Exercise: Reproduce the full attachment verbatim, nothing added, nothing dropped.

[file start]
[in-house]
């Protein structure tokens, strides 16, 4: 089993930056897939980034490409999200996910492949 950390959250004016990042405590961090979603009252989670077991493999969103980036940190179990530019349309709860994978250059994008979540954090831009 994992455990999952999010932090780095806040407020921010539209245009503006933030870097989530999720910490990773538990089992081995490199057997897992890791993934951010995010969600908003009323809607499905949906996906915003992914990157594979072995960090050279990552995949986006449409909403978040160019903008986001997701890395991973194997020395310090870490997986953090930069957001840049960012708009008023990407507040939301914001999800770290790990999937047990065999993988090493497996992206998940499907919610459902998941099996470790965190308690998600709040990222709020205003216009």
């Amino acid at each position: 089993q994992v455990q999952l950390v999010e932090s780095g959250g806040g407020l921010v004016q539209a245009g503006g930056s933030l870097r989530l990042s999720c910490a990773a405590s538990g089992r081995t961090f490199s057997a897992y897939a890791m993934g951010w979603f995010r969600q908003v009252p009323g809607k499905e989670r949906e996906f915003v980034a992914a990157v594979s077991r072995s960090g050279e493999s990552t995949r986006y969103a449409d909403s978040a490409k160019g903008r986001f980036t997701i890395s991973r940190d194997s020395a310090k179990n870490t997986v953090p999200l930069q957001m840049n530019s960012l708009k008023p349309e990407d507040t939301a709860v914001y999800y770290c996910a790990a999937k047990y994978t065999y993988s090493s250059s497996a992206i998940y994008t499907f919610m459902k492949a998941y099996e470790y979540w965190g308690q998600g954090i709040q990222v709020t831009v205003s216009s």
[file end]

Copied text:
[in-house]
């Protein structure tokens, strides 16, 4: 089993930056897939980034490409999200996910492949 950390959250004016990042405590961090979603009252989670077991493999969103980036940190179990530019349309709860994978250059994008979540954090831009 994992455990999952999010932090780095806040407020921010539209245009503006933030870097989530999720910490990773538990089992081995490199057997897992890791993934951010995010969600908003009323809607499905949906996906915003992914990157594979072995960090050279990552995949986006449409909403978040160019903008986001997701890395991973194997020395310090870490997986953090930069957001840049960012708009008023990407507040939301914001999800770290790990999937047990065999993988090493497996992206998940499907919610459902998941099996470790965190308690998600709040990222709020205003216009």
């Amino acid at each position: 089993q994992v455990q999952l950390v999010e932090s780095g959250g806040g407020l921010v004016q539209a245009g503006g930056s933030l870097r989530l990042s999720c910490a990773a405590s538990g089992r081995t961090f490199s057997a897992y897939a890791m993934g951010w979603f995010r969600q908003v009252p009323g809607k499905e989670r949906e996906f915003v980034a992914a990157v594979s077991r072995s960090g050279e493999s990552t995949r986006y969103a449409d909403s978040a490409k160019g903008r986001f980036t997701i890395s991973r940190d194997s020395a310090k179990n870490t997986v953090p999200l930069q957001m840049n530019s960012l708009k008023p349309e990407d507040t939301a709860v914001y999800y770290c996910a790990a999937k047990y994978t065999y993988s090493s250059s497996a992206i998940y994008t499907f919610m459902k492949a998941y099996e470790y979540w965190g308690q998600g954090i709040q990222v709020t831009v205003s216009s």